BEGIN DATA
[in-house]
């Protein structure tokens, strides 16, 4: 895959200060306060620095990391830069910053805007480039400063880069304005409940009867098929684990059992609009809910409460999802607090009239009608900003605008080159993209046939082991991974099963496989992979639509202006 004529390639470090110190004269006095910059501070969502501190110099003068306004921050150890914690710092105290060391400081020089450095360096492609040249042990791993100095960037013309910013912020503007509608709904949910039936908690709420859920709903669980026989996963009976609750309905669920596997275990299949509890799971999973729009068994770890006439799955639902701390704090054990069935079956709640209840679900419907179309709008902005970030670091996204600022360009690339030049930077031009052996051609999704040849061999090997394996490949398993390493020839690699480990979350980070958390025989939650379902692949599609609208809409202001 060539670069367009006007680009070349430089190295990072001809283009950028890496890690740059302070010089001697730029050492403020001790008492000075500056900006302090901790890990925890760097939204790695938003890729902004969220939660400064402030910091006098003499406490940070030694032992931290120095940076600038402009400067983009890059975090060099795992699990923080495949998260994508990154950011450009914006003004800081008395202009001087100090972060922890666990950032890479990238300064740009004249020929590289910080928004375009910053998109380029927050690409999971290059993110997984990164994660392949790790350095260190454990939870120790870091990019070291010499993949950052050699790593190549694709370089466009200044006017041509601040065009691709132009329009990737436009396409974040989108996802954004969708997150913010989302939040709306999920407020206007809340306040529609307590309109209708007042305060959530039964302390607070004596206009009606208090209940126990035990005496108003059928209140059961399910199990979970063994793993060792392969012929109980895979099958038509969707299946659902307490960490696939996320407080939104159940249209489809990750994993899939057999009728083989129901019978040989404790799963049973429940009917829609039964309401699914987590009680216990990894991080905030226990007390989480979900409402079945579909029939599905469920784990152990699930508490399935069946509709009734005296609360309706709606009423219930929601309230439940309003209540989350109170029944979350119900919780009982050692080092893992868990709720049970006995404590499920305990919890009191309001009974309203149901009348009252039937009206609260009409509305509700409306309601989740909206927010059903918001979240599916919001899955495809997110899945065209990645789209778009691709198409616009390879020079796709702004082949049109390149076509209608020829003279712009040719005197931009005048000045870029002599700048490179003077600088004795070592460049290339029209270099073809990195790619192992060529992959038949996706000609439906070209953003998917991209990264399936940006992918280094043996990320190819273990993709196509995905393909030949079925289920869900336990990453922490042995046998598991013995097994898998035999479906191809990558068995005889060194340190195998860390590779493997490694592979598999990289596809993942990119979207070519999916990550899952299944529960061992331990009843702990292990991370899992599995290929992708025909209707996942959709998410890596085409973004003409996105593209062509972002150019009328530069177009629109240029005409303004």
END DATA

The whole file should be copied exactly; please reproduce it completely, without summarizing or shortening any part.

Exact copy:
[in-house]
């Protein structure tokens, strides 16, 4: 895959200060306060620095990391830069910053805007480039400063880069304005409940009867098929684990059992609009809910409460999802607090009239009608900003605008080159993209046939082991991974099963496989992979639509202006 004529390639470090110190004269006095910059501070969502501190110099003068306004921050150890914690710092105290060391400081020089450095360096492609040249042990791993100095960037013309910013912020503007509608709904949910039936908690709420859920709903669980026989996963009976609750309905669920596997275990299949509890799971999973729009068994770890006439799955639902701390704090054990069935079956709640209840679900419907179309709008902005970030670091996204600022360009690339030049930077031009052996051609999704040849061999090997394996490949398993390493020839690699480990979350980070958390025989939650379902692949599609609208809409202001 060539670069367009006007680009070349430089190295990072001809283009950028890496890690740059302070010089001697730029050492403020001790008492000075500056900006302090901790890990925890760097939204790695938003890729902004969220939660400064402030910091006098003499406490940070030694032992931290120095940076600038402009400067983009890059975090060099795992699990923080495949998260994508990154950011450009914006003004800081008395202009001087100090972060922890666990950032890479990238300064740009004249020929590289910080928004375009910053998109380029927050690409999971290059993110997984990164994660392949790790350095260190454990939870120790870091990019070291010499993949950052050699790593190549694709370089466009200044006017041509601040065009691709132009329009990737436009396409974040989108996802954004969708997150913010989302939040709306999920407020206007809340306040529609307590309109209708007042305060959530039964302390607070004596206009009606208090209940126990035990005496108003059928209140059961399910199990979970063994793993060792392969012929109980895979099958038509969707299946659902307490960490696939996320407080939104159940249209489809990750994993899939057999009728083989129901019978040989404790799963049973429940009917829609039964309401699914987590009680216990990894991080905030226990007390989480979900409402079945579909029939599905469920784990152990699930508490399935069946509709009734005296609360309706709606009423219930929601309230439940309003209540989350109170029944979350119900919780009982050692080092893992868990709720049970006995404590499920305990919890009191309001009974309203149901009348009252039937009206609260009409509305509700409306309601989740909206927010059903918001979240599916919001899955495809997110899945065209990645789209778009691709198409616009390879020079796709702004082949049109390149076509209608020829003279712009040719005197931009005048000045870029002599700048490179003077600088004795070592460049290339029209270099073809990195790619192992060529992959038949996706000609439906070209953003998917991209990264399936940006992918280094043996990320190819273990993709196509995905393909030949079925289920869900336990990453922490042995046998598991013995097994898998035999479906191809990558068995005889060194340190195998860390590779493997490694592979598999990289596809993942990119979207070519999916990550899952299944529960061992331990009843702990292990991370899992599995290929992708025909209707996942959709998410890596085409973004003409996105593209062509972002150019009328530069177009629109240029005409303004």